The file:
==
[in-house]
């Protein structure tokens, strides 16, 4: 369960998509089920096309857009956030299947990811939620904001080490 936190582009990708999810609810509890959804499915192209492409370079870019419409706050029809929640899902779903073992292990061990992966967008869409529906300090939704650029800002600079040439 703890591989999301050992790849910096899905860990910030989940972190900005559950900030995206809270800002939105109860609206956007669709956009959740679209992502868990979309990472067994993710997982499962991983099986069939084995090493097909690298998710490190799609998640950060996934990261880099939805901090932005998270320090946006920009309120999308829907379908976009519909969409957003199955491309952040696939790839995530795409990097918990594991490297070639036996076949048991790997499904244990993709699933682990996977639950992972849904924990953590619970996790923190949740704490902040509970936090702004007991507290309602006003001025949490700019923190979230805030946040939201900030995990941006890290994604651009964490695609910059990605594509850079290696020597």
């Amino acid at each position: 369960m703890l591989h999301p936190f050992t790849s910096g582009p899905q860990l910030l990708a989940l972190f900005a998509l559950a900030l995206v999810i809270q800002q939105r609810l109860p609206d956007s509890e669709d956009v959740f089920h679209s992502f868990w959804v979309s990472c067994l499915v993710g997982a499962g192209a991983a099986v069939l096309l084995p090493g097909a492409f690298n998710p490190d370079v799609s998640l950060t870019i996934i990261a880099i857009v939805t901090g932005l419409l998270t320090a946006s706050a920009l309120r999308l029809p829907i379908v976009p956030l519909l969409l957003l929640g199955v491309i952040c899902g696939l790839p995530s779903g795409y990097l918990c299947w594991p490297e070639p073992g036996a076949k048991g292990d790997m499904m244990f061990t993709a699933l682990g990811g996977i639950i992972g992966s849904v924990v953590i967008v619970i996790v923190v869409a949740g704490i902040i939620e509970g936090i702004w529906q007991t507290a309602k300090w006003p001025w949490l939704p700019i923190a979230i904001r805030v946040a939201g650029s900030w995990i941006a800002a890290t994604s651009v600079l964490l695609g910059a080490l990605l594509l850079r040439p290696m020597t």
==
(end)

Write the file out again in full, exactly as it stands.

[in-house]
């Protein structure tokens, strides 16, 4: 369960998509089920096309857009956030299947990811939620904001080490 936190582009990708999810609810509890959804499915192209492409370079870019419409706050029809929640899902779903073992292990061990992966967008869409529906300090939704650029800002600079040439 703890591989999301050992790849910096899905860990910030989940972190900005559950900030995206809270800002939105109860609206956007669709956009959740679209992502868990979309990472067994993710997982499962991983099986069939084995090493097909690298998710490190799609998640950060996934990261880099939805901090932005998270320090946006920009309120999308829907379908976009519909969409957003199955491309952040696939790839995530795409990097918990594991490297070639036996076949048991790997499904244990993709699933682990996977639950992972849904924990953590619970996790923190949740704490902040509970936090702004007991507290309602006003001025949490700019923190979230805030946040939201900030995990941006890290994604651009964490695609910059990605594509850079290696020597």
């Amino acid at each position: 369960m703890l591989h999301p936190f050992t790849s910096g582009p899905q860990l910030l990708a989940l972190f900005a998509l559950a900030l995206v999810i809270q800002q939105r609810l109860p609206d956007s509890e669709d956009v959740f089920h679209s992502f868990w959804v979309s990472c067994l499915v993710g997982a499962g192209a991983a099986v069939l096309l084995p090493g097909a492409f690298n998710p490190d370079v799609s998640l950060t870019i996934i990261a880099i857009v939805t901090g932005l419409l998270t320090a946006s706050a920009l309120r999308l029809p829907i379908v976009p956030l519909l969409l957003l929640g199955v491309i952040c899902g696939l790839p995530s779903g795409y990097l918990c299947w594991p490297e070639p073992g036996a076949k048991g292990d790997m499904m244990f061990t993709a699933l682990g990811g996977i639950i992972g992966s849904v924990v953590i967008v619970i996790v923190v869409a949740g704490i902040i939620e509970g936090i702004w529906q007991t507290a309602k300090w006003p001025w949490l939704p700019i923190a979230i904001r805030v946040a939201g650029s900030w995990i941006a800002a890290t994604s651009v600079l964490l695609g910059a080490l990605l594509l850079r040439p290696m020597t």